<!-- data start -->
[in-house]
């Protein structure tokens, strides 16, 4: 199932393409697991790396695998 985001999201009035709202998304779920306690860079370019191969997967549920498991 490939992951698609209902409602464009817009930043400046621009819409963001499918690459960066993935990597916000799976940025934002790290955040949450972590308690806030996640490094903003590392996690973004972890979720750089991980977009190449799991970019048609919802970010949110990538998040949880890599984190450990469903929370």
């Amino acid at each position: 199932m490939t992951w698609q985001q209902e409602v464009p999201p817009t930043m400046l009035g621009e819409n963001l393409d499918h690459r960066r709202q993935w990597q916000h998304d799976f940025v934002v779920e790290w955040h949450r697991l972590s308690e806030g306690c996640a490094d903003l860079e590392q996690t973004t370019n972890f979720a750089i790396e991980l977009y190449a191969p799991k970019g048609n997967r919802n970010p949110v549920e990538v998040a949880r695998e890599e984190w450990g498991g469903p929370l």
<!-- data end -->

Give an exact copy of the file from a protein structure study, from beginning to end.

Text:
[in-house]
């Protein structure tokens, strides 16, 4: 199932393409697991790396695998 985001999201009035709202998304779920306690860079370019191969997967549920498991 490939992951698609209902409602464009817009930043400046621009819409963001499918690459960066993935990597916000799976940025934002790290955040949450972590308690806030996640490094903003590392996690973004972890979720750089991980977009190449799991970019048609919802970010949110990538998040949880890599984190450990469903929370």
């Amino acid at each position: 199932m490939t992951w698609q985001q209902e409602v464009p999201p817009t930043m400046l009035g621009e819409n963001l393409d499918h690459r960066r709202q993935w990597q916000h998304d799976f940025v934002v779920e790290w955040h949450r697991l972590s308690e806030g306690c996640a490094d903003l860079e590392q996690t973004t370019n972890f979720a750089i790396e991980l977009y190449a191969p799991k970019g048609n997967r919802n970010p949110v549920e990538v998040a949880r695998e890599e984190w450990g498991g469903p929370l």